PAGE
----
Operationalizing the spatial influence of the risk factors behind the open-air drug markets in Durham region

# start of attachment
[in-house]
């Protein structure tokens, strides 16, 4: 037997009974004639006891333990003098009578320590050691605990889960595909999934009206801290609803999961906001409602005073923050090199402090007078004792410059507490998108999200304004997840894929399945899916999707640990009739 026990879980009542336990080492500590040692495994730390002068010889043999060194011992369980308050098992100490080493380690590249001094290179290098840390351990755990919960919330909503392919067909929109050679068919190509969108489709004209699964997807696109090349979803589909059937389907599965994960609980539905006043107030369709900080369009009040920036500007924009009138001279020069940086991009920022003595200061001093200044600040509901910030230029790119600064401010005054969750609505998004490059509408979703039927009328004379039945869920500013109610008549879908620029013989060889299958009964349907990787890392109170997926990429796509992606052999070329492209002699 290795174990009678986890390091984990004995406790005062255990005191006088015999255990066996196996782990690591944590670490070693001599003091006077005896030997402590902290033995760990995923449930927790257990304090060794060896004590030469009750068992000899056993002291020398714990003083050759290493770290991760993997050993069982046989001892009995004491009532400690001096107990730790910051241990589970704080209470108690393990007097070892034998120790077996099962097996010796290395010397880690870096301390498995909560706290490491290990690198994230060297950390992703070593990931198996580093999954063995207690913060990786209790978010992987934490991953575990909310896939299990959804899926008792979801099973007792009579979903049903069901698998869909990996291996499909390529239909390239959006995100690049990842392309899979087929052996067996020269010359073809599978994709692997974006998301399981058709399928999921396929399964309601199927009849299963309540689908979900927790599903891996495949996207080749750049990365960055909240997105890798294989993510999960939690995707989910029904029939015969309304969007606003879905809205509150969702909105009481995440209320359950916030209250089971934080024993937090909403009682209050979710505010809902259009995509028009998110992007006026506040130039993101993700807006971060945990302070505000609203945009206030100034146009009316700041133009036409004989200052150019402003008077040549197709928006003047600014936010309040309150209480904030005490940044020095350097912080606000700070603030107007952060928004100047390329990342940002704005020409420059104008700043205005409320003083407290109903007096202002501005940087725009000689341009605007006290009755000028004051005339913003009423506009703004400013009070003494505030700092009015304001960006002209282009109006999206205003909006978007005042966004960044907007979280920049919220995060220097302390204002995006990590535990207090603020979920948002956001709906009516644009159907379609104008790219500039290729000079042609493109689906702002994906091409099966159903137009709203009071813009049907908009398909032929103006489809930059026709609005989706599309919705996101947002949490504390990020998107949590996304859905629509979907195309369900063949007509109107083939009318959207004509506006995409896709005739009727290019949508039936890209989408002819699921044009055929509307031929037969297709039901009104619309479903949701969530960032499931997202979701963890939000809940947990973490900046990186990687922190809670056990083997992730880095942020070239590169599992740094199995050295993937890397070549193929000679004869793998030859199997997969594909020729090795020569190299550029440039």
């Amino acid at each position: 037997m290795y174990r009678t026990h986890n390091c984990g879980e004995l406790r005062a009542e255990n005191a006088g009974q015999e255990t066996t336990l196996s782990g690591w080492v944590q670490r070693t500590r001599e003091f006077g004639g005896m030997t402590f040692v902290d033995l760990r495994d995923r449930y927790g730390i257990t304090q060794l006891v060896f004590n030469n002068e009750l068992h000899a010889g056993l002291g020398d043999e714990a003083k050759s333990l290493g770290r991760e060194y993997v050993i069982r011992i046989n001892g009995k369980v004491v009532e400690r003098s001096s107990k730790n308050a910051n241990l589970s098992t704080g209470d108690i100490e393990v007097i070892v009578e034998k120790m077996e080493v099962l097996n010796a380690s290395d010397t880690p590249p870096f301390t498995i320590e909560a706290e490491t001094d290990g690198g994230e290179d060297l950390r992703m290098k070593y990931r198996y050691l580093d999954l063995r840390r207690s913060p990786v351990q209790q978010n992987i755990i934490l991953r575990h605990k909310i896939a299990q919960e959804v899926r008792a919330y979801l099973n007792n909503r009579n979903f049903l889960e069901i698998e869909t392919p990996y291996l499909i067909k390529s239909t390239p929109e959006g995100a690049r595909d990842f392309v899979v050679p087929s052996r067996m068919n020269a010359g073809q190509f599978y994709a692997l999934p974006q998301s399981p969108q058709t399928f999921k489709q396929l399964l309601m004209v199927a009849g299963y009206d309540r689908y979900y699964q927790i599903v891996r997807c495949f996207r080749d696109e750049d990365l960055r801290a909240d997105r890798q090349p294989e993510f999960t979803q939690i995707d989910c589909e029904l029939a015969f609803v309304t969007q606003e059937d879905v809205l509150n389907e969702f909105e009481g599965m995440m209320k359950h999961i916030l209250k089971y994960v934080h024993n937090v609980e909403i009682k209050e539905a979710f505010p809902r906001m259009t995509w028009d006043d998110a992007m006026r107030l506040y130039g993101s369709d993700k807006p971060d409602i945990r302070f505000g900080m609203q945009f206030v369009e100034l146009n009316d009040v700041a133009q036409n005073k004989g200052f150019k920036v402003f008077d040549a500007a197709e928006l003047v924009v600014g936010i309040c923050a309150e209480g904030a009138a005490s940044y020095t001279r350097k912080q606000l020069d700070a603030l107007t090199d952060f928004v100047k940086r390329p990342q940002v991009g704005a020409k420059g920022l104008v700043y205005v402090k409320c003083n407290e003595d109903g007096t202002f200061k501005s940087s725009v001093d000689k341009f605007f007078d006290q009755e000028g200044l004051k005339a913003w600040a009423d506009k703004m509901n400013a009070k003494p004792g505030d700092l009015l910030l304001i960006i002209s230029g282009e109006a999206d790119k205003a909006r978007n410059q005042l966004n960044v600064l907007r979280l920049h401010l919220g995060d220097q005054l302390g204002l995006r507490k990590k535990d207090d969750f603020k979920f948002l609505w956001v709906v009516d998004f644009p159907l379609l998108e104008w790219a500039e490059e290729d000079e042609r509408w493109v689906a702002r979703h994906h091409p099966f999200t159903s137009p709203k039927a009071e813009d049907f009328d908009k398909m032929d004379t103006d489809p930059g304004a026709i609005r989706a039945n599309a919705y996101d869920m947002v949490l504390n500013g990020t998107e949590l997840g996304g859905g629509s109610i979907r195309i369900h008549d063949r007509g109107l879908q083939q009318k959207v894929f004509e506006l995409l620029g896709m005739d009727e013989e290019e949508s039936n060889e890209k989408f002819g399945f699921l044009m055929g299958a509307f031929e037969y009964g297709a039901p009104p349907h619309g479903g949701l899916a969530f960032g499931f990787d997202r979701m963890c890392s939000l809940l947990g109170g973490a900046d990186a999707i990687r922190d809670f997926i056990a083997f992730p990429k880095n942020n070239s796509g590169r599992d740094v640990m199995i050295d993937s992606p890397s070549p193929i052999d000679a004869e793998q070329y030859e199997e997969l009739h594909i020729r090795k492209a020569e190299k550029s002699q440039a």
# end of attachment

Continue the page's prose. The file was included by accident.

The social cost of illegal drugs has reached a very high point both in Canada and around the world. The efforts to control the global flow of illegal drugs have not achieved to compensate these costs. This thesis examines the relatively neglected approach of controlling open-air drug markets in an administrative region in Southern Ontario-Canada. The study is guided by a framework that views the results of controlling wholesale drug networks to be difficult due to their clandestine nature, their expense and their disappointing outcomes. The results are based on the use of the Risk Terrain Modeling (RTM) to explore tile spatial factors behind the open-air drug markets. In particular, the spatial influences of the criminogenic features, which are alcohol outlets, bus stops, street robbery, and prostitution areas on open-air drug dealing are operationalized through RTM. The geographical approach to open-air drug markets is assessed to understand better whether it can help authorities to make cost-effective decisions that control the drug markets. Findings suggest that open-air drug markets exist more in the areas close to alcohol outlets and bus stops, and where street robbery incidents and prostitution areas aggregate.